His Youtube channel includes videos on writing and walk-through analyses of songs by Japanese Kawaii rock band, BabyMetal.

Awards and honors[edit]

  • 2001–2002 University of West Georgia Honors Professor of the Year[13]
  • 2012 SIBA Book Award (young adult) for Darwen Arkwright and the Peregrine Pact
  • 2016 Named to Kirkus Best Teen Books of 2016 list for Steeplejack
  • 2017 Named to the American Library Association's list of best young adult books for 2017 for Steeplejack [14]
  • 2017 Winner of the Manly Wade Wellman Award for science fiction and fantasy, North Carolina, for Steeplejack
  • 2017 Winner of the Thriller Award (young adult category) from International Thriller Writers, for Steeplejack
  • 2018 Nominated for the Dragon Award (young adult category) for Cold Bath Street
  • 2018 Long-listed for the Carnegie Medal for Cold Bath Street


Academic Books

  • The Shakespearean Dramaturg: A Theoretical and Practical Guide, November 2005[15]
  • Shakespeare and Political Theatre in Practice, January 2014[15]
  • Shakespeare on the University Stage, December 2014[15]
  • Julius Caesar (Shakespeare in Performance), April 2014[15]
  • Julius Caesar: A Critical Reader, October 2016[15]
  • Shakespeare and Millennial Fiction, January 2018[15]

Adult Mystery/Thriller

  • The Mask Of Atreus, April 2006 (novel)[9]
  • On the Fifth Day, July 2007 (novel)[16]
  • What Time Devours, January 2009 (novel)[16]
  • Tears of the Jaguar, September 2012[16]

Adult Mystery/Thriller - Published under the pen name of Andrew Hart

  • Lies that Bind Us, June 2018, published by Lake Union Publishing[15]
  • The Woman in Our House, June 2019, published by Lake Union Publishing[15]

Alternative Detective

  • Steeplejack, June 2016[17]
  • Firebrand, June 2017, part of the Steeplejack Saga[15]
  • Guardian, June 2018, part of the Steeplejack Saga[15]

Essays and Features

  • How I Got Published, featured, September 2007[15]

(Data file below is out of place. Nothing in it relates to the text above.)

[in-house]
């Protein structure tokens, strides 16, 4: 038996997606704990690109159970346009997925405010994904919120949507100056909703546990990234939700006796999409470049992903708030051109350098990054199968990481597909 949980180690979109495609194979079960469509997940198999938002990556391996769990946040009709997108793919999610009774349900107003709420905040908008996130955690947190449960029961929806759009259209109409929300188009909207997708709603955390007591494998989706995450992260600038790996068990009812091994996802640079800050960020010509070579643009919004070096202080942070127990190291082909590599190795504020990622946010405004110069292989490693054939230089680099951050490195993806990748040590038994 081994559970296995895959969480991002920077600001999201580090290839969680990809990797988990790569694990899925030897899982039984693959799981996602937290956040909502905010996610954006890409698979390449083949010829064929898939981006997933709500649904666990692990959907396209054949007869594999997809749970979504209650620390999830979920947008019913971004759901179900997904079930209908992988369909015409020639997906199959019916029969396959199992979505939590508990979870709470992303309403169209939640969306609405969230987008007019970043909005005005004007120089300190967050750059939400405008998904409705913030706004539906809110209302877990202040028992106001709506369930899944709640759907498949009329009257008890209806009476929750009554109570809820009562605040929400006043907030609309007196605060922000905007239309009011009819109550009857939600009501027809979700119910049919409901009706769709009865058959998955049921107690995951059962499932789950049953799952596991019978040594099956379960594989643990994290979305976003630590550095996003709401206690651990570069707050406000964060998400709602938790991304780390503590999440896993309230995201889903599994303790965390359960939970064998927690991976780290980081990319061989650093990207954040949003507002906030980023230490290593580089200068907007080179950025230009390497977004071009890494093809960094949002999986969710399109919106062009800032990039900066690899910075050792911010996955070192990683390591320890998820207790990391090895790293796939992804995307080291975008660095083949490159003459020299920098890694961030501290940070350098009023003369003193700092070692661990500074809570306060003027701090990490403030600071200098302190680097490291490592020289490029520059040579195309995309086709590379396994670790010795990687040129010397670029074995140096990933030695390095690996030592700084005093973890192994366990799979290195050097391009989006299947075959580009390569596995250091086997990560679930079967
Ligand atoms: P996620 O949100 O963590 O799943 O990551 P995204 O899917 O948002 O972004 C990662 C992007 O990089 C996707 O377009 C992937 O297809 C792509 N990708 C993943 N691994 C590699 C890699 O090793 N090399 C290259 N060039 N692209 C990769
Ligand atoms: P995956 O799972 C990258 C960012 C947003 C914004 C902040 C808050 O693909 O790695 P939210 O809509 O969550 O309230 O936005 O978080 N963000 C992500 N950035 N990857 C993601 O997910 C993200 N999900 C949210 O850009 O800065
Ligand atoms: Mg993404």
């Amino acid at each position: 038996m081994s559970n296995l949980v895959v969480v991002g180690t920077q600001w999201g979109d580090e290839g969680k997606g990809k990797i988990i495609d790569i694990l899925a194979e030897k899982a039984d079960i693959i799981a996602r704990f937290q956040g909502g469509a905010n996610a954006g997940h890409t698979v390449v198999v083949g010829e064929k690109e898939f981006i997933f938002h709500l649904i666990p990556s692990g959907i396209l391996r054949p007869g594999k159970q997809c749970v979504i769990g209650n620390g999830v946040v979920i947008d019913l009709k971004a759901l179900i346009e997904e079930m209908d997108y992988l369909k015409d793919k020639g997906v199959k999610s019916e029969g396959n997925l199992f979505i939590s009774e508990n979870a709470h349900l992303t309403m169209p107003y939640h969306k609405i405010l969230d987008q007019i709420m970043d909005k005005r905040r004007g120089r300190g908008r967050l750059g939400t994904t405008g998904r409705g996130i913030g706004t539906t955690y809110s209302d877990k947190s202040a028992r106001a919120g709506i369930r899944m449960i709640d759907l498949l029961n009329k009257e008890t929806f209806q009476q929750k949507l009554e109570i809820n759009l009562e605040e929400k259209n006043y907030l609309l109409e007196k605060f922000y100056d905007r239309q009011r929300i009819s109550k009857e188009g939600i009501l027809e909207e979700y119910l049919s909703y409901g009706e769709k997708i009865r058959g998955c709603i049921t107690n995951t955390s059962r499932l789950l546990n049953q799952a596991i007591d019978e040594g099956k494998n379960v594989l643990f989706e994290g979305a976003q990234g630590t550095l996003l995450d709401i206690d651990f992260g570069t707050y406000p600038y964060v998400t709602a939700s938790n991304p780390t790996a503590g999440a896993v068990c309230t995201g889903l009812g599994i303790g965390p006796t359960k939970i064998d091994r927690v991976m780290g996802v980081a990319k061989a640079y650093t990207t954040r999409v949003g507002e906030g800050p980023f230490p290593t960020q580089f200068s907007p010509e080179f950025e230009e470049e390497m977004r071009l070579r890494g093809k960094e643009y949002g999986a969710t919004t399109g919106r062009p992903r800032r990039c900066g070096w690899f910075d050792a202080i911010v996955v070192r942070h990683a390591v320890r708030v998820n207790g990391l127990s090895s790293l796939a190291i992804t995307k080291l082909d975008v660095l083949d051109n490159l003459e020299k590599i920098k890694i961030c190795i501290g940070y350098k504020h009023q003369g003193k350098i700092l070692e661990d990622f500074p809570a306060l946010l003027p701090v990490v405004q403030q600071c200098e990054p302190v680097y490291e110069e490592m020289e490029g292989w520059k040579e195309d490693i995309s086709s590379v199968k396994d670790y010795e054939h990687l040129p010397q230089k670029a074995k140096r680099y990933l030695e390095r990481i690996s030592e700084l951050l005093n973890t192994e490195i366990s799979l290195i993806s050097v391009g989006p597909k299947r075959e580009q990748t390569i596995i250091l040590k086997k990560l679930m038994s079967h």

• How to Write Magical Words: A Writer's Companion, (with David B. Coe, Faith Hunter, Stuart Jaffe, Misty Massey, C.E. Murphy), January 2011[16]
  • Thrillers: 100 Must-Reads, featured (page 11), January 2012[15]

Historical Fiction

Middle grades Adventure

  • Darwen Arkwright and the Peregrine Pact, October 2011, part of Arkwright Saga[16]
  • Darwen Arkwright and the Insidious Bleck, November 2012, part of Arkwright Saga[16]
  • Darwen Arkwright and the School of Shadows, August 2013, part of Arkwright Saga[16]
  • ‘Monsters in the Mirror’, UK edition of ‘Darwen Arkwright and the Peregrine Pact’, March 2019[15]
  • ‘The Mirrors Shattered: Beyond the Mirror’, UK edition of ‘Darwen Arkwright and the Insidious Black’, August 2020.

Young Adult Fantasy

  • Act of Will, March 2009 (novel), part of Hawthorne Saga[1]
  • Will Power, September 2010 (novel), part of Hawthorne Saga[1]
  • The Cerulean Stone: A Will Hawthorne short story, May 2013[16]
  • The Slave Trader's Wedding: A Will Hawthorne Short Story, June 2013[16]
  • Cathedrals of Glass: Planet of Blood and Ice, February 2017[15]
  • Cathedrals of Glass: Valkrys Wakes, January 2019[15]
  • Cold Bath Street, April 2018, published by UCLan Publishing[15]
  • Written Stone Lane, September 2019, published by UCLan Publishing[15]
  • Impervious, April 2020, published by Falstaff Books[15]


  1. ^ a b c "A. J. Hartley | Authors | Macmillan". us.macmillan.com. Retrieved 2016-11-19.
  2. ^ "Word Words Words". Retrieved 2021-01-13.
  3. ^ "All good things A farewell to Magical Words". Retrieved 2021-01-13.
  4. ^ "Tom DeLonge on new 'Sekret Machines' book: 'This is not just Tom talking about UFOs again' | EW.com". ew.com. Retrieved 2016-11-19.
  5. ^ Hartley, A. J. (n.d.). "Steeplejack". ajhartley.net. Retrieved 9 April 2017.
  6. ^ "STEEPLEJACK by A.J. Hartley". Kirkus Reviews. Retrieved 2016-11-19.
  7. ^ Hartley, A. J. (2016-06-14). Children's Book Review: Steeplejack by A.J. Hartley. Tor Teen, $17.99 (336p). Publishers Weekly. ISBN 978-0-7653-8342-6. Retrieved 2016-11-19.
  8. ^ "UCLan works with New York Times best selling author to produce supernatural novel set in Preston", University of Central Lancashire.
  9. ^ a b c d "RSC Residency at Davidson College". Archived from the original on 2011-09-26. Retrieved 2011-01-09.
  10. ^ "The Johns Hopkins University Press". press.jhu.edu. Retrieved 2016-11-19.
  11. ^ "Andrew James Hartley". UNC Charlotte. n.d. Archived from the original on 9 April 2017. Retrieved 9 April 2017.
  12. ^ "Impervious Catalog Page". Retrieved 2021-01-13.
  13. ^ Hartley, Andrew James (n.d.). "Andrew James Hartley: Curriculum Vitae" (PDF). UNC Charlotte. Archived from the original (PDF) on 9 April 2017. Retrieved 9 April 2017.
  14. ^ http://www.ala.org/yalsa/2017-best-fiction-young-adults
  15. ^ a b c d e f g h i j k l m n o p q r "Books Archive – A.J. Hartley – New York Times bestselling author". ajhartley.net. Retrieved 2021-01-13.
  16. ^ a b c d e f g h i j k l m "Books by A.J. Hartley (Author of Hamlet, Prince of Denmark)". goodreads.com. Retrieved 2016-11-19.
  17. ^ "Revealing A.J. Hartley's Steeplejack | Tor.com". tor.com. Retrieved 2016-11-19.

External links[edit]